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> Why Can't We Spatially Visualize in 4 Dimensions?, Limits of Consciousness?
cerebral
post Dec 12, 2006, 09:30 AM
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I can't spatially visualize a hypercube. Why is that?

If consciousness is infinite, then why is it limited?

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Rick
post Dec 12, 2006, 12:02 PM
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Our minds are adapted for the real 3D world we inhabit (both by genetic evolution and training from experience). Higher dimensions are abstractions only. However, I knew someone once who claimed he had trained himself to visualize higher dimesnions. I suppose it's possible. Fortunately, higher dimensional mathematics does not require visualization, just a computers only need 1D memory to do 3D CAD programs.
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Lindsay
post Dec 13, 2006, 08:48 PM
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QUOTE(Rick @ Dec 12, 2006, 12:02 PM) *

Our minds are adapted for the real 3D world we inhabit (both by genetic evolution and training from experience). Higher dimensions are abstractions only. ..
Abstraction. Concrete. A professor was asked to define the difference between them. He said: "My wife is a bad cook. When she thinks about baking a cake; that is an abstraction. When she bakes a cake; that is concrete." smile.gif

If I can think of a cube moving off into space and beyond my sight, am I thinking in four dimensions?

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Flex
post Dec 13, 2006, 11:38 PM
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QUOTE(Lindsay @ Dec 13, 2006, 08:48 PM) *

QUOTE(Rick @ Dec 12, 2006, 12:02 PM) *

Our minds are adapted for the real 3D world we inhabit (both by genetic evolution and training from experience). Higher dimensions are abstractions only. ..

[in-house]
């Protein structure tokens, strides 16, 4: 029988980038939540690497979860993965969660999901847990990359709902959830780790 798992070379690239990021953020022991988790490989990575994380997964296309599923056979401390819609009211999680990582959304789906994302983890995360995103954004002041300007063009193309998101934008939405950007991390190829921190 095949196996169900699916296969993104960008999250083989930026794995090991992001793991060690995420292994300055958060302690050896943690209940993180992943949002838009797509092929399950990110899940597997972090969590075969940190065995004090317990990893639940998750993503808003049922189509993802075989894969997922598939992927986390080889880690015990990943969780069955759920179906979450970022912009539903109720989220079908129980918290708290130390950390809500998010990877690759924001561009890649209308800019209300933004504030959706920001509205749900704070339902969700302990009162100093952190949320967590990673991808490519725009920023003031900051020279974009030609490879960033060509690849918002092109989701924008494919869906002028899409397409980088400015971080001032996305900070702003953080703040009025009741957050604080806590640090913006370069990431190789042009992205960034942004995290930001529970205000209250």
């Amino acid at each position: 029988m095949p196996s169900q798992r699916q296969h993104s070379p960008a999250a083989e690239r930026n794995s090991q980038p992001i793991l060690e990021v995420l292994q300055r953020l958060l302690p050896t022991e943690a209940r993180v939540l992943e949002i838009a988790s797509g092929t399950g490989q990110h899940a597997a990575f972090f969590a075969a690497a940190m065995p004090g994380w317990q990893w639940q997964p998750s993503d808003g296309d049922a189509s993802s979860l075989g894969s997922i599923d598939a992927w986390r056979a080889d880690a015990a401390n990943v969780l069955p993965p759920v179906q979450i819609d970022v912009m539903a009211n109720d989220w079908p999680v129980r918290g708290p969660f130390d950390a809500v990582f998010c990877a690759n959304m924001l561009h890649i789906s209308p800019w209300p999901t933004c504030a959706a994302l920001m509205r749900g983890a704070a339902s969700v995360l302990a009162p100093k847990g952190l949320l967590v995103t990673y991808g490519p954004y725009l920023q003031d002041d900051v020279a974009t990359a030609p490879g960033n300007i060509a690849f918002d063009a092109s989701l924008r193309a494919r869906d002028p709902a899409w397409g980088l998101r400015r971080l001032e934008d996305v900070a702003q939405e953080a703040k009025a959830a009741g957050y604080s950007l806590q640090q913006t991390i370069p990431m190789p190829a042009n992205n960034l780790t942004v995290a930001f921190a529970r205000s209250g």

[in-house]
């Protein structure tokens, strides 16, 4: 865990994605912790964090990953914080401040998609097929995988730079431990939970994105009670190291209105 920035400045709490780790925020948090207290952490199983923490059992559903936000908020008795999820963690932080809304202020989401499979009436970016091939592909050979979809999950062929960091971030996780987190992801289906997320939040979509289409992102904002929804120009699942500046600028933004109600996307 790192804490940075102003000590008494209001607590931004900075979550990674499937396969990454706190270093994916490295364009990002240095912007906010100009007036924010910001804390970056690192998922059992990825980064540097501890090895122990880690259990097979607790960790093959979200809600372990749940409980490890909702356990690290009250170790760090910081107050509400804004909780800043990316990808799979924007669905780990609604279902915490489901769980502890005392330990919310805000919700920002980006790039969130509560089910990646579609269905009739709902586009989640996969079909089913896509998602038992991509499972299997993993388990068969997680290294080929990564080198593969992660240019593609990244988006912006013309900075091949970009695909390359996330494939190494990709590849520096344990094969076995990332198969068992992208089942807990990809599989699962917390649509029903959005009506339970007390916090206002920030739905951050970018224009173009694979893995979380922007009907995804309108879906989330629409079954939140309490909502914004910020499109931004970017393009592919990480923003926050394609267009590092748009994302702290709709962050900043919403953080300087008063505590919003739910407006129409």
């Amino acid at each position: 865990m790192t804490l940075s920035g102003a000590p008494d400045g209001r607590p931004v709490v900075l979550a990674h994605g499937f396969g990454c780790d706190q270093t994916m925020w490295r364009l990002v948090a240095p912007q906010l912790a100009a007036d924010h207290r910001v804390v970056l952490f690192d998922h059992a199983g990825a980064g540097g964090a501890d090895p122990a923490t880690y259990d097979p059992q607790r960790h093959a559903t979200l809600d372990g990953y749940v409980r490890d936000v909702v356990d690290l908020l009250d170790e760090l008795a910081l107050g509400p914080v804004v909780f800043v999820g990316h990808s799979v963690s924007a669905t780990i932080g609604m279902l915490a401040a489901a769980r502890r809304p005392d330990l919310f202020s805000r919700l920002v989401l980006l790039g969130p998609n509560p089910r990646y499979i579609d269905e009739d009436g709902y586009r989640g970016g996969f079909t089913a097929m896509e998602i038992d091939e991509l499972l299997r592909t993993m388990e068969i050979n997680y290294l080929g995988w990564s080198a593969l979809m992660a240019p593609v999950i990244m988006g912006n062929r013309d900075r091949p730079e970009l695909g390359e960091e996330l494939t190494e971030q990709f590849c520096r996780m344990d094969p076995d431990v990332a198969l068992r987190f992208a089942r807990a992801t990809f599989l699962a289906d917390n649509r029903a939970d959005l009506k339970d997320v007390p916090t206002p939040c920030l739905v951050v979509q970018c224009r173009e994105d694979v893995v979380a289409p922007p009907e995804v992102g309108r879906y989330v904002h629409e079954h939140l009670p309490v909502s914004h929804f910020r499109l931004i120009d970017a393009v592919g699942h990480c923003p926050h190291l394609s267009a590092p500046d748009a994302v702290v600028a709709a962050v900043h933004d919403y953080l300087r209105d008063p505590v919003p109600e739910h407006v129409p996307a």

Abstraction. Concrete. A professor was asked to define the difference between them. He said: "My wife is a bad cook. When she thinks about baking a cake; that is an abstraction. When she bakes a cake; that is concrete." smile.gif

If I can think of a cube moving off into space and beyond my sight, am I thinking in four dimensions?


sounds like a 3D object movie in 3 dimensions~ You could visualize a cube moving into space in a 2D environment
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Hey Hey
post Dec 14, 2006, 07:33 AM
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There are no dimensions, only different angles on reality. wink.gif
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cerebral
post Dec 14, 2006, 08:22 AM
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To Lindsay and Flex, note that I specifically asked about spatially visualizing in 4D. I'm not asking about spatially visualizing a 3D object in a fourth non-spatial dimension, such as time, which is trivial.

I want to know, if our imagination is infinite, then why can we not imagine in 4 spatial dimensions? Why can't I imagine a hypercube (and not its 3D projection)?

Hey Hey, I'm not sure what you mean since different angles on reality seem to implicitly assume underlying dimensions.

Rick is getting at what I'm after, of evolution and experience limiting our imaginative abilities. Why should our imagination be limited to our perception? Why is our imagination not infinite?

Btw, Rick, I do not believe your friend.

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post Dec 14, 2006, 09:08 AM
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QUOTE(cerebral @ Dec 12, 2006, 09:30 AM) *

I can't spatially visualize a hypercube. Why is that?

If consciousness is infinite, then why is it limited?


Nice topic

Who said consciousness was infinite? What is consciousness? We need to start
with the basics here
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maximus242
post Dec 14, 2006, 09:40 AM
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QUOTE(Hey Hey @ Dec 14, 2006, 08:33 AM) *

There are no dimensions, only different angles on reality. wink.gif


Brilliant.
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Rick
post Dec 14, 2006, 10:24 AM
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QUOTE(cerebral @ Dec 14, 2006, 08:22 AM) *
Rick is getting at what I'm after, of evolution and experience limiting our imaginative abilities. Why should our imagination be limited to our perception? Why is our imagination not infinite?

Btw, Rick, I do not believe your friend.